US scientists find promising new stroke treatment; are working on recovery assessment tool

February 7, 2020

Trauma from an acute stroke can be quick and extensive – in less than 60 seconds, an ischaemic stroke kills 1.9 million brain cells. An analysis by a team at the University of Georgia’s Regenerative Bioscience Center (UGA-RBC) showed that brain cells near the site of the stroke injury starve and die from lack of oxygen, thus sending damage signals throughout the brain network and potentially compromising millions of healthy cells. They found, however, that brain areas treated with exosomes supported full recovery in swine, which exhibited neurodegeneration patterns as seen in humans with severe stroke.

Steven Stice, RBC Director, and his colleagues suggest a minimally invasive and non-operative exosome treatment to repair the damage caused by a midline shift – when the brain is being pushed to one side.Sometimes, lesions or tumours will induce pressure or inflammation in the brain, causing what typically appears as a straight line to shift. Exosomes are then used as powerful mediators of long-distance cell-to-cell communication that can change the behavior of a tumour and its neighboring cells.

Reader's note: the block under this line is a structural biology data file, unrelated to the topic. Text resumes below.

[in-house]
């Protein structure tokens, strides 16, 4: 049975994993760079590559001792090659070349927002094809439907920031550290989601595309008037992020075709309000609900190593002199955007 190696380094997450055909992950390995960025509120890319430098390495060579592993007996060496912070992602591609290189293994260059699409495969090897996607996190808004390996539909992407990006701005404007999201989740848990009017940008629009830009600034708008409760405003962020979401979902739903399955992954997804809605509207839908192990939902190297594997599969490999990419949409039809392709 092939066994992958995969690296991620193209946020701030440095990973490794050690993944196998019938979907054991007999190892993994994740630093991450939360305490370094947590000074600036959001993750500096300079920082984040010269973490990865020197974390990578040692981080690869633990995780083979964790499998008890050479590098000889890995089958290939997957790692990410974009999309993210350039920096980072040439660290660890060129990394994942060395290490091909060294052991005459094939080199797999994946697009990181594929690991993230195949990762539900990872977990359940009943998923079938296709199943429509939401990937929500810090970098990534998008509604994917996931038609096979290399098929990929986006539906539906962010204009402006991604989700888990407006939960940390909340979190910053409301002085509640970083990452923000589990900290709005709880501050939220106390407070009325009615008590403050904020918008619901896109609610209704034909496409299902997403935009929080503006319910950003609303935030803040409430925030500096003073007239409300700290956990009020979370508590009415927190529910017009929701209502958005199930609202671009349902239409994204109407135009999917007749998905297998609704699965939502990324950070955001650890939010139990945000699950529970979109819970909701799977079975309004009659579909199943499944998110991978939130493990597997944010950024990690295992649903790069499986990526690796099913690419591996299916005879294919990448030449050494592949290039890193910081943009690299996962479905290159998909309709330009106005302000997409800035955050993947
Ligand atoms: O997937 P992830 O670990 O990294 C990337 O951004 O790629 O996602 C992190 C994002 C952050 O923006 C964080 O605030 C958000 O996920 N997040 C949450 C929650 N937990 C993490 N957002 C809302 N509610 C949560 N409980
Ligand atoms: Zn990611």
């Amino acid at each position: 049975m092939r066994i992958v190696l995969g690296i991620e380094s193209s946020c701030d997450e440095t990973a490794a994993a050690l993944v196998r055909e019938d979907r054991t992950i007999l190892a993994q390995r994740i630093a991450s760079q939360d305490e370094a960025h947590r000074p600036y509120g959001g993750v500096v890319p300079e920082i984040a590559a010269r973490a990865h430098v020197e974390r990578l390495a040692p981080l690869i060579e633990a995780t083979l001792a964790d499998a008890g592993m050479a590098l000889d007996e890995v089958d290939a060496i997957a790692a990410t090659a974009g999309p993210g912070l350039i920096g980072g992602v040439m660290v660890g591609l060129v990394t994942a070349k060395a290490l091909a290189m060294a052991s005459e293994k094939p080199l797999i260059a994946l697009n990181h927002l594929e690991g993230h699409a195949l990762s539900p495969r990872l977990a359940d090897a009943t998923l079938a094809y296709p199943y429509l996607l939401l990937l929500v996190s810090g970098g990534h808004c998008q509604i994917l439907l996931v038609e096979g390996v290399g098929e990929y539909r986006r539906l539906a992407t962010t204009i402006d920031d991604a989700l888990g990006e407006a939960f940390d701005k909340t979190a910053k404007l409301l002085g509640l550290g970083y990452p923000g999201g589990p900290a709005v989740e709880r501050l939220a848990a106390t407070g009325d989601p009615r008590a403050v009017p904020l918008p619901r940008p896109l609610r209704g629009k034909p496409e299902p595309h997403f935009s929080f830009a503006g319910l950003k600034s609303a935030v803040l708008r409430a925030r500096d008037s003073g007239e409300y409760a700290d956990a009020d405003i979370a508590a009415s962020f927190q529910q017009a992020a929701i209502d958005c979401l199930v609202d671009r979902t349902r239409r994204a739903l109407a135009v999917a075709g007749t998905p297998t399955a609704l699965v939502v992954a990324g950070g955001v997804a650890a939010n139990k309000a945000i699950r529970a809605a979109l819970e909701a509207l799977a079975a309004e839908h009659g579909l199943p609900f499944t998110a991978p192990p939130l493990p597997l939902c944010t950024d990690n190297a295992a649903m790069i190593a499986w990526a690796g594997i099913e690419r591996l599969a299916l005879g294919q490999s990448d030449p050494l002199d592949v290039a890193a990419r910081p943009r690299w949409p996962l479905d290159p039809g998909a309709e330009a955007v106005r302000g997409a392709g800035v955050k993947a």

“Basically, during a stroke, destructive free radicals are all over the place destroying things,” said Stice. “What the exosome technology does is communicate with jeopardised cells and work like an anti-inflammatory agent to interrupt and stop further damage.”

The RBC team anticipates that the patented neural exosome technology, called AB126, will be filed for clinical trials by 2021.

Meanwhile, as neuroimaging is essential for evaluating brain tissue and managing stroke recovery,Samantha Spellicy, a neuroscience graduate student at the Medical College of Georgia at Augusta University, is working on a new assessment scale to help with predicting patient outcomes in stroke.

Spellicy intends to use the same outcome assessments presented in the swine observational study with human patients, “I’m trying to come up with something that we can implement in clinics right now – the clinician could take more of a personalised approach based on the patient’s midline shift measurement, and predict recovery times specifically.”

Category: Community, Features

Comments are closed.